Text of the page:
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Wind turbine contract balks at town proposal  

WESTPORT – A week after the matter appeared settled, the contract for a Town Hall wind turbine is stirring new controversy.

The contractor is refusing to sign the revised contract, objecting to the town’s plan to pay its share of costs in installments over 13 years rather than up front. Town officials said they need the protection in case they don’t get the promised savings in electricity costs.

During the Oct. 9 selectmen meeting, the contractor, Steve Pitney of Plymouth-based Alternate Energy LLC, guaranteed the town would make back its $18,400 investment through savings in 13 years or he would pay the difference.

Town Administrator Michael J. Coughlin said the contract signed by selectmen Oct. 22 “reflects the representations and guarantees Mr. Pitney made.” The contractor said he never agreed to what he considers a no-interest financing scheme.

“They just don’t want the windmill,” Mr. Pitney said. “They are looking at ways to ignore the will of the people.”

Town Meeting approved the plan earlier this year, but most selectmen have been skeptical about the potential savings. Selectmen voted 3 to 2 Oct. 9 to sign the contract after Mr. Pitney’s guarantee persuaded enough skeptics.

Town officials agreed to the 120-foot turbine, at the cost of $63,400, on the condition it receives a $45,000 grant from the Massachusetts Technology Collaborative to pay most of the costs.

The town will pay $45,000 to Mr. Pitney once it receives the grant. It will pay the $18,400 in equal installments over a period of 13 years, according to the contract.

Selectman J. Duncan Albert, a skeptic who voted for the contract only after hearing the guarantee offer, said the selectmen are not trying to sabotage the project.

Mr. Albert said the installment plan is a fair way to ensure the guarantee is met, but he would consider other suggestions.

“I’m open to other options, but I’m still going to put the best interests of Westport first,” he said.

The contract was signed by the three selectmen who earlier voted in favor: Mr. Albert, Chairwoman Veronica F. Beaulieu and Steven J. Ouellette. It was also signed by the town’s accountant and attorney, Mr. Coughlin said. Selectmen Robert P. Rebello and Gary Earle Mauk were opposed.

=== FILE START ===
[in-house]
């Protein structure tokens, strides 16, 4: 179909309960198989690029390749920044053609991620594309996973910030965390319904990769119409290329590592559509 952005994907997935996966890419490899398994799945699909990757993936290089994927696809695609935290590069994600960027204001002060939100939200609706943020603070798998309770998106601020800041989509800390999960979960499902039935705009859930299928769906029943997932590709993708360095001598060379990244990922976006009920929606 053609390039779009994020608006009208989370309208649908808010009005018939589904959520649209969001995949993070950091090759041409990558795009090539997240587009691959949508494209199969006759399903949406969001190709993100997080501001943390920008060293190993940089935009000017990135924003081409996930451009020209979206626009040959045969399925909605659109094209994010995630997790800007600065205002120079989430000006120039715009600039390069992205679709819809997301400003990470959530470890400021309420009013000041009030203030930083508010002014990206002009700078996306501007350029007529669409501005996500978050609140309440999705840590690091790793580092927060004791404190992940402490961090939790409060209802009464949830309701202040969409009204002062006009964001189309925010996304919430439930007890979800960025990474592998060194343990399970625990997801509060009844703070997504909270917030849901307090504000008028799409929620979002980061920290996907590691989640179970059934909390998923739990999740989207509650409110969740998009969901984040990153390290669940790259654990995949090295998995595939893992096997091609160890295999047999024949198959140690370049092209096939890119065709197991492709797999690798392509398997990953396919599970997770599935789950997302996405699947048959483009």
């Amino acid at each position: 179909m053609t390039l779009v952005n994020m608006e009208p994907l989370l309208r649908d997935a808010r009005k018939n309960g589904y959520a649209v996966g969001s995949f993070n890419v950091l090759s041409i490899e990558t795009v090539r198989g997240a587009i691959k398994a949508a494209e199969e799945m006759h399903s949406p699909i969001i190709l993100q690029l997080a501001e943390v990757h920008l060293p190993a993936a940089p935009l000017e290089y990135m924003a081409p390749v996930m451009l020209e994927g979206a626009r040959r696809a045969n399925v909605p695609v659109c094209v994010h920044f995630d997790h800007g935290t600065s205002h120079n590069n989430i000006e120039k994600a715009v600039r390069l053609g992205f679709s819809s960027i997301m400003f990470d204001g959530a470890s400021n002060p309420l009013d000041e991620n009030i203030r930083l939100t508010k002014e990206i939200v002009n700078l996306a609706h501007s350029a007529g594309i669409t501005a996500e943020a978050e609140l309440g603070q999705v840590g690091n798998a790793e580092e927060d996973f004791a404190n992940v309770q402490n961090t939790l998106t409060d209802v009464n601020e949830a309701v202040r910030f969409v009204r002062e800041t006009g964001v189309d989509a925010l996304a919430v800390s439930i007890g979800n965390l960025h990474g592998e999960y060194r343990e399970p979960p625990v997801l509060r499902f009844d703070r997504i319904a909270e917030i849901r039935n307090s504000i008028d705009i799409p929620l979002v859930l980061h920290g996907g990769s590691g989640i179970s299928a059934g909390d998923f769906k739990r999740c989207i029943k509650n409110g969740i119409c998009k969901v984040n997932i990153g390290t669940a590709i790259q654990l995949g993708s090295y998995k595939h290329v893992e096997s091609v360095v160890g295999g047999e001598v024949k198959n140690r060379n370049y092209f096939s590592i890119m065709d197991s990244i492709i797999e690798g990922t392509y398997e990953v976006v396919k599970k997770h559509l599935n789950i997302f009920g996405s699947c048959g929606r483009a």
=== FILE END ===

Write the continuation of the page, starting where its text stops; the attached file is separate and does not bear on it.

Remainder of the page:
David P. Dionne, chairman of the Westport Alternative Energy Committee, said he hopes selectmen negotiate with Mr. Pitney.

“Are they trying once again to shipwreck this deal, to negate the will of Town Meeting, or is there sincerely an opening for Mr. Pitney to come back with a reasonable counter-proposal?” Mr. Dionne said.

Mr. Coughlin said the question is how to take the verbal guarantee Mr. Pitney made and turn it into “legally binding and protective language, and that is what we have done.”

Having the town pay the money in increments is one way to formalize the guarantee, and it is the one town officials have suggested, Mr. Coughlin said.

By Brian Boyd
Standard-Times staff writer


30 October 2007

This article is the work of the source indicated. Any opinions expressed in it are not necessarily those of National Wind Watch.

The copyright of this article resides with the author or publisher indicated. As part of its noncommercial effort to present the environmental, social, scientific, and economic issues of large-scale wind power development to a global audience seeking such information, National Wind Watch endeavors to observe “fair use” as provided for in section 107 of U.S. Copyright Law and similar “fair dealing” provisions of the copyright laws of other nations. Send requests to excerpt, general inquiries, and comments via e-mail.

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